That practice isn’t limited to Acero, CTU warns. Charter schools are getting increased state funding, an October report from the union found, but the money’s not making its way to educators or into the classroom. Despite the fact that charter schools get an 8 percent funding increase in comparison to district schools, their teachers are among the city’s lowest paid. Meanwhile, the report says, “one charter operator spends as much on management staff with the word “chief” in the job title as it does on all special education staff in its network.”
“The days of them taking our taxes and not spending it in the classroom, and short changing our students, are over,” Baehrend told Chicago local news. “These are our schools, and if we have to shut them down to make our employers do what’s right, we’ll do that. This is about changing the charter industry.”
The changes they’re demanding aren’t all related to school financing, either. One of the key negotiating items for the union was the protection of undocumented students at Acero’s predominantly Latinx schools. The teachers demanded — and won — a written commitment that Acero schools would be a sanctuary for undocumented students. The tentative agreement keeps the operator from collecting information on the immigration status of students, families, and educators. It also keeps immigration enforcement officials out of the schools unless they have a court order.
Bargaining demands over racial equity in schools are all the more important given the spate of school closings across Chicago over the last several years. About 200 schools have either closed or faced a radical restructuring in the time it takes for a child to grow up, a recent WBEZ report says, disrupting the education of an entire generation of Chicago students. More than 70,000 Chicago school kids — 61,240 of them Black students — have seen either a school closure or all school’s staff fired.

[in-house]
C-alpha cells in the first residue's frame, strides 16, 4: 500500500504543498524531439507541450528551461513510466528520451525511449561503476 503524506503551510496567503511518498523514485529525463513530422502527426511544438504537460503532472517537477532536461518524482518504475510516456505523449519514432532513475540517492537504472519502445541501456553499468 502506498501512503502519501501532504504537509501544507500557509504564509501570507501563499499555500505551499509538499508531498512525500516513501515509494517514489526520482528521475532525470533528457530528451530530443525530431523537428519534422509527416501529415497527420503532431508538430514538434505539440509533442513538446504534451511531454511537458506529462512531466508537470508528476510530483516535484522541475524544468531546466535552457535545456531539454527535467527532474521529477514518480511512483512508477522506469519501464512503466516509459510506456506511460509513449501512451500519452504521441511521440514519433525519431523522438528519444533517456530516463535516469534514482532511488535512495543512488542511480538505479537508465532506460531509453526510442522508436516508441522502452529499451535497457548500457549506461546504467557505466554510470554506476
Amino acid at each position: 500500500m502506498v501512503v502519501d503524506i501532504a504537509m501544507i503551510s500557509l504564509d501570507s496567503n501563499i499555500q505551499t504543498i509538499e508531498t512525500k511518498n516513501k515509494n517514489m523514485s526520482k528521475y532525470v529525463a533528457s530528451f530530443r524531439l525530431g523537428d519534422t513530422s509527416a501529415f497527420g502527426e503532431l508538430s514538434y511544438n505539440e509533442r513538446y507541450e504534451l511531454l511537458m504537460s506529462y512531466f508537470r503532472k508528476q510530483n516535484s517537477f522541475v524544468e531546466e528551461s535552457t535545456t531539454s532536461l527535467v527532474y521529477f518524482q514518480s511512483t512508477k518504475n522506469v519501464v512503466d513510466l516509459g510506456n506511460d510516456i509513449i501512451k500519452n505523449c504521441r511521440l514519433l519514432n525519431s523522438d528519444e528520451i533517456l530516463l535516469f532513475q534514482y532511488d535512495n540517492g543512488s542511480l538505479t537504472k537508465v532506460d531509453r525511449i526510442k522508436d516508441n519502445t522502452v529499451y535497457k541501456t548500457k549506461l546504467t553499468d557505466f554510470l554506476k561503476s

The closings have been traumatic for students and families to live through, WBEZ notes. There’s been a negative academic impact on the kids who’ve switched schools, and the closures have created the sense that schools aren’t community institutions. There’s a sign things are changing — CPS announced last week that they’d dropped plans to convert a largely Black elementary school into a high school after community protests, a huge win for families that have been organizing around this issue for years.
But in the time that Chicago closed 203 schools, it opened 190 new ones. And more than half of those are charter schools. Their rapid expansion has been promoted by Rahm Emanuel at the behest of the wealthy interests pouring money into charter schools. The drastic changes to Chicago’s landscape have placed the city directly at the heart of a national conversation over the corporatization of education.
So it shouldn’t be surprising that the first national charter school strike is taking place in Chicago, where the debate over their existence is very much alive. Chicago Public Schools just decided to recommend the school board deny all new charter applications for the next year. Governor-elect J.B. Pritzker advocated a moratorium on charter schools during his campaign. And the issue is likely to be at the forefront of February’s mayoral race.
The tides may be turning against charter schools, but there’s still already more than 100 such institutions across the city and their educators and students both deserve better. While the circumstances this month in Chicago might be different than the teacher strikes and protests that made waves across the country all year, they stem from the same place — a desire for more justice and equity in the classroom.